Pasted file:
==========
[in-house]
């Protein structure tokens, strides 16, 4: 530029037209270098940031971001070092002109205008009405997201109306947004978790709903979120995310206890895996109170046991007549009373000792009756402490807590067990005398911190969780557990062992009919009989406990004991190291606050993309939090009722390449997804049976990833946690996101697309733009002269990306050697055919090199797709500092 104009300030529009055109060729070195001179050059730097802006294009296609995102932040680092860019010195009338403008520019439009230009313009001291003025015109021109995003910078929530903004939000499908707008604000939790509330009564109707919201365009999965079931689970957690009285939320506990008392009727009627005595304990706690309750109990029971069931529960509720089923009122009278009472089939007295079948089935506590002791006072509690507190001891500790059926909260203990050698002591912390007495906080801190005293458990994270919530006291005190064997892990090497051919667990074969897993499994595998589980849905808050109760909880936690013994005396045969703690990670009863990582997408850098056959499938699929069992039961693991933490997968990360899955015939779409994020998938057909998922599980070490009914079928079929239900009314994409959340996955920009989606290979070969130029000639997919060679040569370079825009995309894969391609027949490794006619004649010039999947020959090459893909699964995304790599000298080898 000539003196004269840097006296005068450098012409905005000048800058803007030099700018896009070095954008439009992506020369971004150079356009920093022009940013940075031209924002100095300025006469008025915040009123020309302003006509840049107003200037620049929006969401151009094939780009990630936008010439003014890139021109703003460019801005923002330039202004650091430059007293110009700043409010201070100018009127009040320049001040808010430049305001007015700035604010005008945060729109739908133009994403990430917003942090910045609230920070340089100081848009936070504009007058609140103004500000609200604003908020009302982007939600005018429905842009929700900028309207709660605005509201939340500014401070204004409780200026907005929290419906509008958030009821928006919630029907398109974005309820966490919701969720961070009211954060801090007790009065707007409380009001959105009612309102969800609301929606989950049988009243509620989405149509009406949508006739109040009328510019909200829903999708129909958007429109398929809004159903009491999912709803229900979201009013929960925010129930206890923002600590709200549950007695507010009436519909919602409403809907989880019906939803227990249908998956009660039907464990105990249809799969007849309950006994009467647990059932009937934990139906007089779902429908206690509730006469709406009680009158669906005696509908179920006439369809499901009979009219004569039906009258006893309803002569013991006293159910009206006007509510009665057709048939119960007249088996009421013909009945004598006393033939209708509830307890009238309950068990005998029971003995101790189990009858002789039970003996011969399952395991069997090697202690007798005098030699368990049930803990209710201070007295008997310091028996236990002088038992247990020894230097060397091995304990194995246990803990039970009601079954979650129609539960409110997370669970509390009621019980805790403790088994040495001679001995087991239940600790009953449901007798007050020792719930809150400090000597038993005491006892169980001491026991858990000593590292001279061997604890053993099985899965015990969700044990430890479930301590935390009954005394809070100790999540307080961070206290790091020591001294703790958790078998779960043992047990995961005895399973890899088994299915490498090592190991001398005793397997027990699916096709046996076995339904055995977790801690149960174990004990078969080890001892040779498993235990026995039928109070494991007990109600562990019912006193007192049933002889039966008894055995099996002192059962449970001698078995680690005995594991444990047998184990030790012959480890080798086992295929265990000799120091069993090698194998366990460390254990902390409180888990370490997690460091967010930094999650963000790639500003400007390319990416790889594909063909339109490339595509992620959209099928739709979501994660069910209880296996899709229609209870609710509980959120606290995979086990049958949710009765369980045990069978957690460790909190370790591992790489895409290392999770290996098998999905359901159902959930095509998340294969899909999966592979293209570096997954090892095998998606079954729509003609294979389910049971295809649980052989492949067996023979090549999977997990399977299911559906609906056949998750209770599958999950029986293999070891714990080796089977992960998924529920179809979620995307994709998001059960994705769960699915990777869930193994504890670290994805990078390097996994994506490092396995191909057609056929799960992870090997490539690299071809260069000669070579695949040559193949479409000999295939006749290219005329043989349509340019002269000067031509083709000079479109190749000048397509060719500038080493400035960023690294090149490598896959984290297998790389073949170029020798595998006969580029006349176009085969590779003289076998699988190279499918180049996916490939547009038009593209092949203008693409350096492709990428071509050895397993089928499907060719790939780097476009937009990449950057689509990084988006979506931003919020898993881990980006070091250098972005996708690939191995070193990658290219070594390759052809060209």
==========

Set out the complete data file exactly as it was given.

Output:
[in-house]
């Protein structure tokens, strides 16, 4: 530029037209270098940031971001070092002109205008009405997201109306947004978790709903979120995310206890895996109170046991007549009373000792009756402490807590067990005398911190969780557990062992009919009989406990004991190291606050993309939090009722390449997804049976990833946690996101697309733009002269990306050697055919090199797709500092 104009300030529009055109060729070195001179050059730097802006294009296609995102932040680092860019010195009338403008520019439009230009313009001291003025015109021109995003910078929530903004939000499908707008604000939790509330009564109707919201365009999965079931689970957690009285939320506990008392009727009627005595304990706690309750109990029971069931529960509720089923009122009278009472089939007295079948089935506590002791006072509690507190001891500790059926909260203990050698002591912390007495906080801190005293458990994270919530006291005190064997892990090497051919667990074969897993499994595998589980849905808050109760909880936690013994005396045969703690990670009863990582997408850098056959499938699929069992039961693991933490997968990360899955015939779409994020998938057909998922599980070490009914079928079929239900009314994409959340996955920009989606290979070969130029000639997919060679040569370079825009995309894969391609027949490794006619004649010039999947020959090459893909699964995304790599000298080898 000539003196004269840097006296005068450098012409905005000048800058803007030099700018896009070095954008439009992506020369971004150079356009920093022009940013940075031209924002100095300025006469008025915040009123020309302003006509840049107003200037620049929006969401151009094939780009990630936008010439003014890139021109703003460019801005923002330039202004650091430059007293110009700043409010201070100018009127009040320049001040808010430049305001007015700035604010005008945060729109739908133009994403990430917003942090910045609230920070340089100081848009936070504009007058609140103004500000609200604003908020009302982007939600005018429905842009929700900028309207709660605005509201939340500014401070204004409780200026907005929290419906509008958030009821928006919630029907398109974005309820966490919701969720961070009211954060801090007790009065707007409380009001959105009612309102969800609301929606989950049988009243509620989405149509009406949508006739109040009328510019909200829903999708129909958007429109398929809004159903009491999912709803229900979201009013929960925010129930206890923002600590709200549950007695507010009436519909919602409403809907989880019906939803227990249908998956009660039907464990105990249809799969007849309950006994009467647990059932009937934990139906007089779902429908206690509730006469709406009680009158669906005696509908179920006439369809499901009979009219004569039906009258006893309803002569013991006293159910009206006007509510009665057709048939119960007249088996009421013909009945004598006393033939209708509830307890009238309950068990005998029971003995101790189990009858002789039970003996011969399952395991069997090697202690007798005098030699368990049930803990209710201070007295008997310091028996236990002088038992247990020894230097060397091995304990194995246990803990039970009601079954979650129609539960409110997370669970509390009621019980805790403790088994040495001679001995087991239940600790009953449901007798007050020792719930809150400090000597038993005491006892169980001491026991858990000593590292001279061997604890053993099985899965015990969700044990430890479930301590935390009954005394809070100790999540307080961070206290790091020591001294703790958790078998779960043992047990995961005895399973890899088994299915490498090592190991001398005793397997027990699916096709046996076995339904055995977790801690149960174990004990078969080890001892040779498993235990026995039928109070494991007990109600562990019912006193007192049933002889039966008894055995099996002192059962449970001698078995680690005995594991444990047998184990030790012959480890080798086992295929265990000799120091069993090698194998366990460390254990902390409180888990370490997690460091967010930094999650963000790639500003400007390319990416790889594909063909339109490339595509992620959209099928739709979501994660069910209880296996899709229609209870609710509980959120606290995979086990049958949710009765369980045990069978957690460790909190370790591992790489895409290392999770290996098998999905359901159902959930095509998340294969899909999966592979293209570096997954090892095998998606079954729509003609294979389910049971295809649980052989492949067996023979090549999977997990399977299911559906609906056949998750209770599958999950029986293999070891714990080796089977992960998924529920179809979620995307994709998001059960994705769960699915990777869930193994504890670290994805990078390097996994994506490092396995191909057609056929799960992870090997490539690299071809260069000669070579695949040559193949479409000999295939006749290219005329043989349509340019002269000067031509083709000079479109190749000048397509060719500038080493400035960023690294090149490598896959984290297998790389073949170029020798595998006969580029006349176009085969590779003289076998699988190279499918180049996916490939547009038009593209092949203008693409350096492709990428071509050895397993089928499907060719790939780097476009937009990449950057689509990084988006979506931003919020898993881990980006070091250098972005996708690939191995070193990658290219070594390759052809060209």